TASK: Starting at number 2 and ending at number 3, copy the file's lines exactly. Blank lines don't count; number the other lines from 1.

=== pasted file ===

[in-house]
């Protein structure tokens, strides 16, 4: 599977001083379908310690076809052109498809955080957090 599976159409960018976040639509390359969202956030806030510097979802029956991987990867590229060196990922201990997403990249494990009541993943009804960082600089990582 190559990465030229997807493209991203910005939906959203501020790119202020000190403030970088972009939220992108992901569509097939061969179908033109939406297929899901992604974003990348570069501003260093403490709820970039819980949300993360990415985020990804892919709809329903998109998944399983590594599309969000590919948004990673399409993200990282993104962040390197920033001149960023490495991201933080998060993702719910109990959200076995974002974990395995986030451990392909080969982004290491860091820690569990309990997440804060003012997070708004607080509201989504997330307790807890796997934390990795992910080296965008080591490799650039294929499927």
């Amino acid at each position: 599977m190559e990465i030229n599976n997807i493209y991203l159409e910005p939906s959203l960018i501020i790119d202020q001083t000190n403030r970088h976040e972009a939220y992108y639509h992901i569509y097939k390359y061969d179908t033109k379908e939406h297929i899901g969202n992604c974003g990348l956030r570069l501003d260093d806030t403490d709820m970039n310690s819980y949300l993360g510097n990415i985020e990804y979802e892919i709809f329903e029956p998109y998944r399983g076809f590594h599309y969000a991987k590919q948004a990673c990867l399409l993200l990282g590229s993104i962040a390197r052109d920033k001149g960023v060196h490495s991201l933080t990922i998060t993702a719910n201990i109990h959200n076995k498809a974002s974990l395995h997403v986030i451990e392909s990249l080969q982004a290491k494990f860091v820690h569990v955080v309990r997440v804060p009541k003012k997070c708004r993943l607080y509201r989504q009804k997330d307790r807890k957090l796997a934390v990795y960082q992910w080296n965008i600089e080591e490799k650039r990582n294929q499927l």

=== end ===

């Protein structure tokens, strides 16, 4: 599977001083379908310690076809052109498809955080957090 599976159409960018976040639509390359969202956030806030510097979802029956991987990867590229060196990922201990997403990249494990009541993943009804960082600089990582 190559990465030229997807493209991203910005939906959203501020790119202020000190403030970088972009939220992108992901569509097939061969179908033109939406297929899901992604974003990348570069501003260093403490709820970039819980949300993360990415985020990804892919709809329903998109998944399983590594599309969000590919948004990673399409993200990282993104962040390197920033001149960023490495991201933080998060993702719910109990959200076995974002974990395995986030451990392909080969982004290491860091820690569990309990997440804060003012997070708004607080509201989504997330307790807890796997934390990795992910080296965008080591490799650039294929499927």
């Amino acid at each position: 599977m190559e990465i030229n599976n997807i493209y991203l159409e910005p939906s959203l960018i501020i790119d202020q001083t000190n403030r970088h976040e972009a939220y992108y639509h992901i569509y097939k390359y061969d179908t033109k379908e939406h297929i899901g969202n992604c974003g990348l956030r570069l501003d260093d806030t403490d709820m970039n310690s819980y949300l993360g510097n990415i985020e990804y979802e892919i709809f329903e029956p998109y998944r399983g076809f590594h599309y969000a991987k590919q948004a990673c990867l399409l993200l990282g590229s993104i962040a390197r052109d920033k001149g960023v060196h490495s991201l933080t990922i998060t993702a719910n201990i109990h959200n076995k498809a974002s974990l395995h997403v986030i451990e392909s990249l080969q982004a290491k494990f860091v820690h569990v955080v309990r997440v804060p009541k003012k997070c708004r993943l607080y509201r989504q009804k997330d307790r807890k957090l796997a934390v990795y960082q992910w080296n965008i600089e080591e490799k650039r990582n294929q499927l």